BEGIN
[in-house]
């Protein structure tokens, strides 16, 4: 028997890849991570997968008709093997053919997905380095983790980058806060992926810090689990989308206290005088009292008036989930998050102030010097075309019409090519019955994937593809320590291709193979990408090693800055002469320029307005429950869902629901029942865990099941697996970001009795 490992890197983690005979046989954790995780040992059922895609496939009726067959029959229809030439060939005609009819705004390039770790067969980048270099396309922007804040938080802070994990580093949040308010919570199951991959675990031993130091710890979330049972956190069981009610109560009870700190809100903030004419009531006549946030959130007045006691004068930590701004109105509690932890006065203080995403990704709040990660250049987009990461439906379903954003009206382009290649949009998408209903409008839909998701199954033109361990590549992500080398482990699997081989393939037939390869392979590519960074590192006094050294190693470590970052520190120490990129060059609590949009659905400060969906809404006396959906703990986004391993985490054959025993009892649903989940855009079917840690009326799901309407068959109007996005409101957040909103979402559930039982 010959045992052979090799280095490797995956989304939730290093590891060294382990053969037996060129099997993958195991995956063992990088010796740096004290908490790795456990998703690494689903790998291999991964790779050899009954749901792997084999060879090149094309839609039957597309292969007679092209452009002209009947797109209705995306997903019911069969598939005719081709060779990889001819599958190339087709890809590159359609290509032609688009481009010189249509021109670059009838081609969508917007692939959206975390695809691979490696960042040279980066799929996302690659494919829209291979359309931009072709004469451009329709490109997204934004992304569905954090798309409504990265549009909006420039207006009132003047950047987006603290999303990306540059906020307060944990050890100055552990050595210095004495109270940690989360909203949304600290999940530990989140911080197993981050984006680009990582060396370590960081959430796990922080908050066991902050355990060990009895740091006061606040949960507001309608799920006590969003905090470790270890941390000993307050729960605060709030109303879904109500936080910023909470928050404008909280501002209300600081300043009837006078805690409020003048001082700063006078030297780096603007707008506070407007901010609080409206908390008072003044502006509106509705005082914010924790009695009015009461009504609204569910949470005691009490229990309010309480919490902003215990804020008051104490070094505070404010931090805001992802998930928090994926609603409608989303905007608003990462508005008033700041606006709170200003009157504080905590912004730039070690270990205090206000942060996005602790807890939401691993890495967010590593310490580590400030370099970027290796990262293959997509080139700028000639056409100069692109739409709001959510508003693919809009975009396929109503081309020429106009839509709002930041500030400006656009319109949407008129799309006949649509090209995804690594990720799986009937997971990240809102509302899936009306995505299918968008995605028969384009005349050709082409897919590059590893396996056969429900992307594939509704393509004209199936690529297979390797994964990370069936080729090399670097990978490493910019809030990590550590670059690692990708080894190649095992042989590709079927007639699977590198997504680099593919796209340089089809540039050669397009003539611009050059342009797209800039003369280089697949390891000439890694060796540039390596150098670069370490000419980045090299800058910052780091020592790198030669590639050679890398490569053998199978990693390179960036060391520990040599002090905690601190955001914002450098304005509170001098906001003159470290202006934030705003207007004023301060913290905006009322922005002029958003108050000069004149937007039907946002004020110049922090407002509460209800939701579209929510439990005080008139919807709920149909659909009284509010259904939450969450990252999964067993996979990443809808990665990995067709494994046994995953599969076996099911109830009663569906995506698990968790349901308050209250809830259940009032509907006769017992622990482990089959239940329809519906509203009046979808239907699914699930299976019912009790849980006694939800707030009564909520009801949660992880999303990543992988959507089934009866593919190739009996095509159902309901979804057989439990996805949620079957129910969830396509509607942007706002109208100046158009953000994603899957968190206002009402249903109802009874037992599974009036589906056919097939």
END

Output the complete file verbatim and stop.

[in-house]
């Protein structure tokens, strides 16, 4: 028997890849991570997968008709093997053919997905380095983790980058806060992926810090689990989308206290005088009292008036989930998050102030010097075309019409090519019955994937593809320590291709193979990408090693800055002469320029307005429950869902629901029942865990099941697996970001009795 490992890197983690005979046989954790995780040992059922895609496939009726067959029959229809030439060939005609009819705004390039770790067969980048270099396309922007804040938080802070994990580093949040308010919570199951991959675990031993130091710890979330049972956190069981009610109560009870700190809100903030004419009531006549946030959130007045006691004068930590701004109105509690932890006065203080995403990704709040990660250049987009990461439906379903954003009206382009290649949009998408209903409008839909998701199954033109361990590549992500080398482990699997081989393939037939390869392979590519960074590192006094050294190693470590970052520190120490990129060059609590949009659905400060969906809404006396959906703990986004391993985490054959025993009892649903989940855009079917840690009326799901309407068959109007996005409101957040909103979402559930039982 010959045992052979090799280095490797995956989304939730290093590891060294382990053969037996060129099997993958195991995956063992990088010796740096004290908490790795456990998703690494689903790998291999991964790779050899009954749901792997084999060879090149094309839609039957597309292969007679092209452009002209009947797109209705995306997903019911069969598939005719081709060779990889001819599958190339087709890809590159359609290509032609688009481009010189249509021109670059009838081609969508917007692939959206975390695809691979490696960042040279980066799929996302690659494919829209291979359309931009072709004469451009329709490109997204934004992304569905954090798309409504990265549009909006420039207006009132003047950047987006603290999303990306540059906020307060944990050890100055552990050595210095004495109270940690989360909203949304600290999940530990989140911080197993981050984006680009990582060396370590960081959430796990922080908050066991902050355990060990009895740091006061606040949960507001309608799920006590969003905090470790270890941390000993307050729960605060709030109303879904109500936080910023909470928050404008909280501002209300600081300043009837006078805690409020003048001082700063006078030297780096603007707008506070407007901010609080409206908390008072003044502006509106509705005082914010924790009695009015009461009504609204569910949470005691009490229990309010309480919490902003215990804020008051104490070094505070404010931090805001992802998930928090994926609603409608989303905007608003990462508005008033700041606006709170200003009157504080905590912004730039070690270990205090206000942060996005602790807890939401691993890495967010590593310490580590400030370099970027290796990262293959997509080139700028000639056409100069692109739409709001959510508003693919809009975009396929109503081309020429106009839509709002930041500030400006656009319109949407008129799309006949649509090209995804690594990720799986009937997971990240809102509302899936009306995505299918968008995605028969384009005349050709082409897919590059590893396996056969429900992307594939509704393509004209199936690529297979390797994964990370069936080729090399670097990978490493910019809030990590550590670059690692990708080894190649095992042989590709079927007639699977590198997504680099593919796209340089089809540039050669397009003539611009050059342009797209800039003369280089697949390891000439890694060796540039390596150098670069370490000419980045090299800058910052780091020592790198030669590639050679890398490569053998199978990693390179960036060391520990040599002090905690601190955001914002450098304005509170001098906001003159470290202006934030705003207007004023301060913290905006009322922005002029958003108050000069004149937007039907946002004020110049922090407002509460209800939701579209929510439990005080008139919807709920149909659909009284509010259904939450969450990252999964067993996979990443809808990665990995067709494994046994995953599969076996099911109830009663569906995506698990968790349901308050209250809830259940009032509907006769017992622990482990089959239940329809519906509203009046979808239907699914699930299976019912009790849980006694939800707030009564909520009801949660992880999303990543992988959507089934009866593919190739009996095509159902309901979804057989439990996805949620079957129910969830396509509607942007706002109208100046158009953000994603899957968190206002009402249903109802009874037992599974009036589906056919097939």